Never Underestimate Joe Biden Again
For us avid political watchers, if elections are our Superbowl, the State of the Union is our playoffs. It’s a time for the president to hold the microphone and the attention of the American people. We all hear his (or one day, her) pitch while witnessing the response from supporters and detractors. And last night’s speech was one for the history books: a true and frankly unexpected masterclass on how to handle an unruly and disrespectful group of extremists while driving home not only your agenda but also the difference between your vision of America and theirs.
The theme of the State of the Union was “Finish the Job” but it could well have been called “Finish the GOP.” The contrast was stark between a jocular yet determined, insightful yet earnest, friend-of-the-average-worker Joe Biden on the one hand, and the jeering, disruptive and extremist GOP on the other. It was so stark, in fact, that the official response by Republican Gov. Sarah Huckabee Sanders of Arkansas unwittingly summed it up nicely: “The dividing line in America is no longer between right or left,” she warned in prepared remarks, without a trace of irony. “The choice is between normal or crazy.”
Biden and his advisers understood the predicament that Speaker Kevin McCarthy faced as he sat there, on camera, during the extent of the speech. Every time Biden said something “normal” and decent, McCarthy, along with his GOP colleagues, had to make a calculation. Do they remain silent? Applaud? Stand? To box them in, Biden began with humor and disarming self-deprecation. “Mr. Speaker, I don’t want to ruin your reputation but I look forward to working together,” Biden joked at the start of his address.
He then leaned into a call for bipartisanship, acknowledging that in his first two years, “we disagreed plenty” but then immediately appealing for cooperation, which is what Americans want to see. “To my Republican friends, if we could work together in the last Congress, there is no reason we can’t work together in this Congress as well,” he said.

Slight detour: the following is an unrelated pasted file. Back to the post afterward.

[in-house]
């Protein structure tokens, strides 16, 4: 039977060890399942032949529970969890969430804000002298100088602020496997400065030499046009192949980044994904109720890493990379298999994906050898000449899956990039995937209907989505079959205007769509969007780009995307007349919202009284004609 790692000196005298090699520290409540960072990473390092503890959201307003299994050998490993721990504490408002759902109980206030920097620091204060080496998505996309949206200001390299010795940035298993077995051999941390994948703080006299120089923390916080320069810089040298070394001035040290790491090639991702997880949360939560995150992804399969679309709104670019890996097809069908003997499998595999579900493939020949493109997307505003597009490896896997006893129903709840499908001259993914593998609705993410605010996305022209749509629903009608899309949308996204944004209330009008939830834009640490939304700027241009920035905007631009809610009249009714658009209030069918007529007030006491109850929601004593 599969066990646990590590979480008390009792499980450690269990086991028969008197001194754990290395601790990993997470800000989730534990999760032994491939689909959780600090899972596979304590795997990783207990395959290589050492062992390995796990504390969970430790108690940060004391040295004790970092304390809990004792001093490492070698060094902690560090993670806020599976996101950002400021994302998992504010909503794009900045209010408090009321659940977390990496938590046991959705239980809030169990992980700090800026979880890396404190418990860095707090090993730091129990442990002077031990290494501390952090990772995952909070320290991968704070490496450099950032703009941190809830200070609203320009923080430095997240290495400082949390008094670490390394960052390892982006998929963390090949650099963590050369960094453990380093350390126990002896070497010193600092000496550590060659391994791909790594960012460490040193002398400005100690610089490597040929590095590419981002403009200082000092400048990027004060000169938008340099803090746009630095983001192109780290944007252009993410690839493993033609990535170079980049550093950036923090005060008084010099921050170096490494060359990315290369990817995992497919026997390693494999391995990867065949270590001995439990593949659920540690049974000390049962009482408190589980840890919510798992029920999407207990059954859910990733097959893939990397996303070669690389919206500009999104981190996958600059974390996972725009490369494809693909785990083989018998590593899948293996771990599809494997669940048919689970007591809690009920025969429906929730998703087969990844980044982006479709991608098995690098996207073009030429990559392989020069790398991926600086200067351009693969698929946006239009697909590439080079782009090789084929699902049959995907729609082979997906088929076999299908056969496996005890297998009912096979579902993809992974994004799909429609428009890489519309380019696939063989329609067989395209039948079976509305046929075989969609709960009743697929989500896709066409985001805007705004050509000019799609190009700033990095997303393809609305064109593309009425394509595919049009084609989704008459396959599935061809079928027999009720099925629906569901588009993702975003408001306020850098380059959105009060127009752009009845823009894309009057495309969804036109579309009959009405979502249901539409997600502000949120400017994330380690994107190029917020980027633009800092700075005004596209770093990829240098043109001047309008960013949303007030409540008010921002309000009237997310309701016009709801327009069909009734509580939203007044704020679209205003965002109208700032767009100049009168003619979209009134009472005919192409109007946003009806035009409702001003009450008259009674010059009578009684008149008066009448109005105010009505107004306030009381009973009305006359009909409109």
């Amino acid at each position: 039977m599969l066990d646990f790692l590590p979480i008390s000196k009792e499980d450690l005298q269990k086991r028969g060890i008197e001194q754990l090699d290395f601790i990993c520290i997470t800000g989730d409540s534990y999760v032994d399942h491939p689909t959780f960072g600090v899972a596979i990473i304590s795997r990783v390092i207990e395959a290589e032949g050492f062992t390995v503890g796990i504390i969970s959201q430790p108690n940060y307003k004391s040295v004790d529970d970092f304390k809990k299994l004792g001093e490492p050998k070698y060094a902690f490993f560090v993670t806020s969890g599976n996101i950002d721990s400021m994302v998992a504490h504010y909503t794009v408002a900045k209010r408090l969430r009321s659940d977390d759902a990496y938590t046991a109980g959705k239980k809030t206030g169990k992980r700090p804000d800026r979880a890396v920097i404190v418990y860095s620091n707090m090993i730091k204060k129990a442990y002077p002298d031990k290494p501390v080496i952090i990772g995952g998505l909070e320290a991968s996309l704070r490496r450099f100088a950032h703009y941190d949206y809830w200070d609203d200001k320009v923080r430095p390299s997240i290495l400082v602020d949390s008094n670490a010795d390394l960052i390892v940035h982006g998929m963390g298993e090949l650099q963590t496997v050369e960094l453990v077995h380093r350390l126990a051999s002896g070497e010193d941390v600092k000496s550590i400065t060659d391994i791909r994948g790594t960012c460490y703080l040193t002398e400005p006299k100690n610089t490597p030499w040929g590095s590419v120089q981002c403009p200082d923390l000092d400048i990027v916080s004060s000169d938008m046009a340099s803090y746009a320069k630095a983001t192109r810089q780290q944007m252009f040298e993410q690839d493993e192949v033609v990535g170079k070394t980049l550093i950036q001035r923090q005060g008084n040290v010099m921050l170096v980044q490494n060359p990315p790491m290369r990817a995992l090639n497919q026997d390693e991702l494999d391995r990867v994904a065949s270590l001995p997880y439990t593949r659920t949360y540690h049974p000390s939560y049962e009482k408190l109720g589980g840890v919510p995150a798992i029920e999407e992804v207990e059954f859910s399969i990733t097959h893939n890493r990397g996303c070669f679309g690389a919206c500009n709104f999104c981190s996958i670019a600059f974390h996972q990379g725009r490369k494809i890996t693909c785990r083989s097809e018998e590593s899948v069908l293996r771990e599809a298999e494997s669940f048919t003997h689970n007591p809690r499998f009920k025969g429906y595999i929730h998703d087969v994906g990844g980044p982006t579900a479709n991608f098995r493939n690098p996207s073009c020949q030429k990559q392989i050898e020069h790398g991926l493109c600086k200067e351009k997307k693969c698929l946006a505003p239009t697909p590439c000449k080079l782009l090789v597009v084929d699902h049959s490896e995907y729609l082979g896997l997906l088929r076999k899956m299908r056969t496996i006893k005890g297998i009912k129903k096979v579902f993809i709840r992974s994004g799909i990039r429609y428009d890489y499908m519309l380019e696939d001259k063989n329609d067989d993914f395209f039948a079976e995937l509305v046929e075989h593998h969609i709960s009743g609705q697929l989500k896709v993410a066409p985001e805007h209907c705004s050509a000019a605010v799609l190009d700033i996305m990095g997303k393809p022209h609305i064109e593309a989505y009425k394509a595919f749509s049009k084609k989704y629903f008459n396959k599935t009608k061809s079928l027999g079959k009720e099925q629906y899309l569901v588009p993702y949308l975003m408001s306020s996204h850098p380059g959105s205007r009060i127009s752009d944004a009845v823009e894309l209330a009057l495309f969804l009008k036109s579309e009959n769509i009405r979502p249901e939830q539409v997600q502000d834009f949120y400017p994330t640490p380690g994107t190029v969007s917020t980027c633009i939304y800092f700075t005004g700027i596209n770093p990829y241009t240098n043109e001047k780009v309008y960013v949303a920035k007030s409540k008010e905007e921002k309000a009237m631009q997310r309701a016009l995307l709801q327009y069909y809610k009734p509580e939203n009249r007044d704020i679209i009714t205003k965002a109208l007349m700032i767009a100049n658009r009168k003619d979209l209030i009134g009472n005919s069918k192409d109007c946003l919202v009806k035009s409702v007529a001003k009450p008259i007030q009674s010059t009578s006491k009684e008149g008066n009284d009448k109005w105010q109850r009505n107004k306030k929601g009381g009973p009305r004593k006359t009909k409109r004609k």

From there, we rarely saw McCarthy looking happy. While Biden touted his many bipartisan successes—the CHIPS and Science Act, the infrastructure bill, gun safety legislation—McCarthy and the GOP looked decidedly displeased. The reason was clear: While these bills had met the critical Senate threshold of 60 votes to overcome the filibuster in that chamber, they had been deeply unpopular among House Republicans. To bring up bipartisan successes before the House Caucus was to drive a perfect wedge between the House GOP obstructionists and the Senate’s more constructive members. The result was a right side of the chamber last night that could not bring itself to applaud even bipartisan successes, at least not until Biden mentioned the PACT Act and veterans suffering from burn pit injuries. McCarthy almost seemed relieved to be able to stand up for something.
The key moment came around 50 minutes in, however, when Biden turned unapologetically and forcefully to the economy and the question on everyone’s minds: What about the debt ceiling and threats to cut Social Security and Medicare? Biden went on the attack and jabbed directly at extremists in the GOP. “Instead of making the wealthy pay their fair share, some Republicans want Medicare and Social Security to sunset,” he warned.
There are, in fact, serious proposals from top GOP officials saying exactly this, but you wouldn’t know that from the response Biden elicited. Never in the history of a State of the Union address have so many jeers and catcalls, with shouts of “liar” from members like Rep. Marjorie Taylor Greene (R-GA), erupted from the crowd. It was only 14 years ago that a lone shout of “You lie!” from Rep. Joe Wilson (R-SC) led to headlines, an apology, and an official reprimand by the House. But that isn’t likely in this raucous and disruptive 118th Congress.
As boos erupted at his remarks, Biden doubled down. “Anyone who doubts it, contact my office. I’ll give you a copy of the proposal!” he insisted, leaning forward with a broad, confident smile. As the hubbub continued, Biden laid his trap. “I enjoy conversion,” he teased, going off-script to remark on how many Republicans now appeared to be disavowing any attack on those programs. “I’m not saying it’s the majority,” Biden said about the ones who want to kill Social Security, to continued protests and shouts. “I’m not even saying it’s even a significant…” He paused, then scanned out across the right side of the chamber, letting the tension and shouts of protest build. “It’s being proposed by individuals. I’m politely not naming them,” he added.